Record Store Day: a good thing for music shops?

Rebecca Monks speaks to record store owners about vinyl's revival and the mixed impact of RSD

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Record Store Day: a good thing for music shops?

'Record Store Day isn't always an easy day to manage, but I'm bored of the negative chat,' says George Macdonald, owner of Underground Solu'shn on Edinburgh's Cockburn Street. It's easy to see how it can be a bit of a handful: across the UK, over 200 independent music shops come together to celebrate their unique culture, with live instore performances from bands and special vinyl releases created just for the event. Customers queue for hours to get their hands on rare singles, EPs and albums, and according to Macdonald, it's even helping to keep independent shops afloat. 'In terms of shops still existing, that would be a pretty positive thing,' he says. 'I know of a significant number of shops who are only still trading because of Record Store Day.'

For Macdonald, the benefits are obvious: 'hundreds and hundreds of customers'. But he doesn't just mean on the day itself. 'They come back because there are thousands of great records that will sell for years to come. Plus, there's a very good atmosphere on the day.' That said, his attitude is not completely positive. 'People can be disappointed if they don't end up getting what they want'.

But what people want from RSD has changed dramatically over the last few years, something Kevin Buckle, owner of Avalanche record shop on the capital's St Mary's Street has noticed affects the way the event runs. 'Record Store Day is a really good idea, if it was what it's meant to be,' he says. 'Record Store Day wasn't about vinyl at the start, it was about the record shops. In the first two or three years I was involved, the shops would complain to me, "why aren't there limited CDs for Record Store Day?", because they all wanted limited CDs.'

To put this into context, a few years back, vinyl was not so ubiquitous, therefore the material coming into independent stores was not necessarily something you could pick up at a big store. But things have changed. 'Especially this last year, every week is like Record Store Day', Buckle says. 'Because there's more stuff re-issued, there's more vinyl.'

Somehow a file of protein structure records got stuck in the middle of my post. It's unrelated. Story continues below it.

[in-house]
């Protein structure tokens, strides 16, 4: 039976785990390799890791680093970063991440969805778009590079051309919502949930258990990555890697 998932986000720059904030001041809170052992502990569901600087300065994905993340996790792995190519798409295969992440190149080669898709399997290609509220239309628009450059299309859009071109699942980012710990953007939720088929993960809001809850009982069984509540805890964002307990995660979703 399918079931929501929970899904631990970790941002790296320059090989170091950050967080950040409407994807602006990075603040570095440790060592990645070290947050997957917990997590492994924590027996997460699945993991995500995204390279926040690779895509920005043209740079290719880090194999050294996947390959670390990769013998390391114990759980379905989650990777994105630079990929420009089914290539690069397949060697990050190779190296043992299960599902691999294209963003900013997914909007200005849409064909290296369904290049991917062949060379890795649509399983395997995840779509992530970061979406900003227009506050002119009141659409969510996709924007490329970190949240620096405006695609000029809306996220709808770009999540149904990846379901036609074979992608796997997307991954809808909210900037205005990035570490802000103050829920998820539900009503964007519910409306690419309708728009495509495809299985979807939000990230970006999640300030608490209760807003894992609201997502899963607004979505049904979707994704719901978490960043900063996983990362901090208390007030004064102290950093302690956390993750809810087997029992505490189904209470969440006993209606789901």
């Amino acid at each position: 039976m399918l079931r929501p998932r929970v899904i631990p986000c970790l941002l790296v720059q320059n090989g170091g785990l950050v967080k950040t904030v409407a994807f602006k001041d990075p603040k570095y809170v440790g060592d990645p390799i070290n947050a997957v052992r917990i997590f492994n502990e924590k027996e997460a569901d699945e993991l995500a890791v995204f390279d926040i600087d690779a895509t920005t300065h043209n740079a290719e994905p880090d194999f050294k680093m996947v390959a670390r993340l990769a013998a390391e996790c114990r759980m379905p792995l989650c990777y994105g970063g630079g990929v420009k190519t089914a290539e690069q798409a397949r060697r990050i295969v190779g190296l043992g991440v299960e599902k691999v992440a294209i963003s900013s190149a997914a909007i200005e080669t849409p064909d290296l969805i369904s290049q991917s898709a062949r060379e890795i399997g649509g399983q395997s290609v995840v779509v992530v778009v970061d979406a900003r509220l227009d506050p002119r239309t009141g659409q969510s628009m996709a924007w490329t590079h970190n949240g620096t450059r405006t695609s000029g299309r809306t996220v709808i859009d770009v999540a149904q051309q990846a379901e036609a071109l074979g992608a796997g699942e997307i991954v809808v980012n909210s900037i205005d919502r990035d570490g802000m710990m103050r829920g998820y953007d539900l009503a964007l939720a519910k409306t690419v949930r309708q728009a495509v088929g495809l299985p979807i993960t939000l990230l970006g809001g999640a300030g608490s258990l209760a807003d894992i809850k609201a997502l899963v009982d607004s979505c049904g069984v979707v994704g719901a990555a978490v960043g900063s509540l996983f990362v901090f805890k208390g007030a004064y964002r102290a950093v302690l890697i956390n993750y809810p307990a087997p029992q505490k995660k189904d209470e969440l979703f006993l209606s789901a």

But it's not just the material's format which is an issue. 'In truth, the bands and the labels don't want to give you the good stuff because they can do that that themselves,' adds Buckle. 'And then there are the 7 inches, which haven't really taken off at all as part of the vinyl revival, but a lot of what is on Record Store Day is 7 inch, which is a format nobody cares about.'

Buckle covered some of these issues in a blog post, which was much shared on social media. It reads: 'given the fantastic rosters many record companies and labels have. what shops have been offered is a huge disappointment but not a great surprise given vinyl re-issues were once an unusual occurrence whereas they now appear every week.'

Buckle used that same blog post to announce that Avalanche would be shutting its doors. One interesting way to look at this debate is that the bigger vinyl gets, the more it could potentially hurt smaller shops, since bigger chains (and even supermarkets) are wanting to take a slice of the pie for themselves. Sure, for some, RSD is a keystone in the retail calendar, but for others it highlights wider issues within the music retail industry. It leaves a big question to be asked: will the vinyl revival leave record stores healthier or hurt?

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